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HOW TO GET AN ACCURATE POLYMERASE CHAIN REACTION

(PCR) BLOOD TEST for MYCOPLASMAL and OTHER INFECTIONS

August 2003 Sean A. Dudley & Leslee M. Dudley

Mycoplasmal infections are found in patients with: Chronic Fatigue Syndrome, Fibromyalgia, Gulf War Illness, Lyme Disease, AIDS, Autoimmune diseases, Rheumatoid Arthritis, Lupus, Scleroderma, Amyotrophic Lateral Sclerosis, Multiple Sclerosis, Leukemia and  other diseases.

CHRONIC FATIGUE SYNDROME & FIBROMYALGIA

The top three pathogens that Chronic Fatigue Syndrome patients test positive for on PCR blood tests:

  • Mycoplasma fermentans,

  • HHV-6a and

  • Chlamydia pneumoniae

Others pathogens found individually or in combination with the other infections are:

  • Mycoplasma fermentans incognitus

  • Mycoplasma fermentans strains

  • Mycoplasma pneumoniae

  • Mycoplasma hominis

  • Mycoplasma genitalium

  • Mycoplasma penetrans

  • Ureaplasma urealyticum

Reactivated Viruses:

  • Epstein Bar Virus,

  • Cytomegalovirus and

  • HHV6a

TYPES OF MYCOPLASMA TESTS

  1. MOST ACCURATE of the PCR blood tests is the original, standard individual test for a specific species.  It has an accuracy rate of 95%.

  2. "Multiplex" ("3 in 1" or "4 in 1") multi-species Mycoplasma PCR blood tests are less expensive but their accuracy has not yet been established.

  3. Antibody Test - least accurate of the blood tests, it is not as accurate as PCR.  People generally only make antibodies to Mycoplasma fermentans incognitus when they are near death.  However, people make antibodies to the other mycoplasma species more readily.

  4. Culture - Mycoplasmas are rarely successfully cultured, as they require specialized culture mediums and weeks of careful laboratory work.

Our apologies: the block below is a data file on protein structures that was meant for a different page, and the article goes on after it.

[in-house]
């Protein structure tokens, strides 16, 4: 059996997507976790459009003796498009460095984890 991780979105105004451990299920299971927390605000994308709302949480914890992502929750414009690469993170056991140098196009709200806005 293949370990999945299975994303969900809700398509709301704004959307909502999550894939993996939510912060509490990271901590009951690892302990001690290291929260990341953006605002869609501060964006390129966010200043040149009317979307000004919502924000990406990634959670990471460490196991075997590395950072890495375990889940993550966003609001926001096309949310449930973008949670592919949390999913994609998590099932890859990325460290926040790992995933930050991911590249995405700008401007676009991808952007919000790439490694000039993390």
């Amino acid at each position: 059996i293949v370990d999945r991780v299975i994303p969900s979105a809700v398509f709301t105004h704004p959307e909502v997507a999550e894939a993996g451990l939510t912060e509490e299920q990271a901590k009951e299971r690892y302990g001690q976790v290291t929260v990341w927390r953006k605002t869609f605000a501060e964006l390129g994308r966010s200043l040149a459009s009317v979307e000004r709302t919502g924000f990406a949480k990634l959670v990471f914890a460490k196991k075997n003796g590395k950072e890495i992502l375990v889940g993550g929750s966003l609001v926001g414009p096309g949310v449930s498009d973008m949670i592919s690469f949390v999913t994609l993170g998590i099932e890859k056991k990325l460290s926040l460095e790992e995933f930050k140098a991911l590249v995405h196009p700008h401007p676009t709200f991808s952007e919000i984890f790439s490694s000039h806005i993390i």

RECOMMENDATIONS

  • Do not perform the General (or Family) Mycoplasma species screening test.  It is not as accurate as hoped. This test should never be used by physicians as a screening test for mycoplasmal infections in patients.

  • Have the blood drawn at the testing lab. If that is impractical, the second best solution is to have the blood delivered to the lab within 24 hours. If a sample of blood containing mycoplasmas is left at room temperature, within 24 hours half the mycoplasmas are dead and within 72 hours all are dead. Once dead, they disintegrate and the specific genetic sequences needed to be found for PCR amplification will have vanished. 

  • Have the blood sample drawn later in the day if you are shipping overnight.  This shortens the hours before the sample is processed.

  • Also, have the blood drawn early in the week, rather than on a Friday, so that the sample arrives on a day when the lab is open, rather than sitting unprocessed over the weekend.